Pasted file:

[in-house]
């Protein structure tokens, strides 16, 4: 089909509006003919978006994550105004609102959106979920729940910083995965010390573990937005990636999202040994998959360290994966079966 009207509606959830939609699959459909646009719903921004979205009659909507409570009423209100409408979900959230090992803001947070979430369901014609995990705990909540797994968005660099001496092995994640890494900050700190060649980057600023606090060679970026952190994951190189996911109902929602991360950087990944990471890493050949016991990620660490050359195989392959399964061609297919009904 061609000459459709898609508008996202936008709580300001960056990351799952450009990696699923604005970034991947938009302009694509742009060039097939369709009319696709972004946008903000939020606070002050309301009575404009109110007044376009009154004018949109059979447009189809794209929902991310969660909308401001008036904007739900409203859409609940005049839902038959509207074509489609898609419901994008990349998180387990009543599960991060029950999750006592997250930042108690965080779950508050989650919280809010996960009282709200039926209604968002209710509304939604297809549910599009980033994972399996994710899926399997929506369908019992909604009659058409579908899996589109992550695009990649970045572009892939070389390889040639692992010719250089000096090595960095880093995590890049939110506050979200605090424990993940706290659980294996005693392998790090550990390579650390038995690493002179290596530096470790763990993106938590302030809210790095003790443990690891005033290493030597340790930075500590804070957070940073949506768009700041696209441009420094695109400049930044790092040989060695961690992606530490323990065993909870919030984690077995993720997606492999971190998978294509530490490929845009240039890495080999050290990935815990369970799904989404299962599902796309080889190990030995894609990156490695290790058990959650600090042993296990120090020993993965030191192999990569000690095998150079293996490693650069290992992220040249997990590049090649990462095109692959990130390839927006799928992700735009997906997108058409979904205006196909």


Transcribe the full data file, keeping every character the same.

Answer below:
[in-house]
């Protein structure tokens, strides 16, 4: 089909509006003919978006994550105004609102959106979920729940910083995965010390573990937005990636999202040994998959360290994966079966 009207509606959830939609699959459909646009719903921004979205009659909507409570009423209100409408979900959230090992803001947070979430369901014609995990705990909540797994968005660099001496092995994640890494900050700190060649980057600023606090060679970026952190994951190189996911109902929602991360950087990944990471890493050949016991990620660490050359195989392959399964061609297919009904 061609000459459709898609508008996202936008709580300001960056990351799952450009990696699923604005970034991947938009302009694509742009060039097939369709009319696709972004946008903000939020606070002050309301009575404009109110007044376009009154004018949109059979447009189809794209929902991310969660909308401001008036904007739900409203859409609940005049839902038959509207074509489609898609419901994008990349998180387990009543599960991060029950999750006592997250930042108690965080779950508050989650919280809010996960009282709200039926209604968002209710509304939604297809549910599009980033994972399996994710899926399997929506369908019992909604009659058409579908899996589109992550695009990649970045572009892939070389390889040639692992010719250089000096090595960095880093995590890049939110506050979200605090424990993940706290659980294996005693392998790090550990390579650390038995690493002179290596530096470790763990993106938590302030809210790095003790443990690891005033290493030597340790930075500590804070957070940073949506768009700041696209441009420094695109400049930044790092040989060695961690992606530490323990065993909870919030984690077995993720997606492999971190998978294509530490490929845009240039890495080999050290990935815990369970799904989404299962599902796309080889190990030995894609990156490695290790058990959650600090042993296990120090020993993965030191192999990569000690095998150079293996490693650069290992992220040249997990590049090649990462095109692959990130390839927006799928992700735009997906997108058409979904205006196909």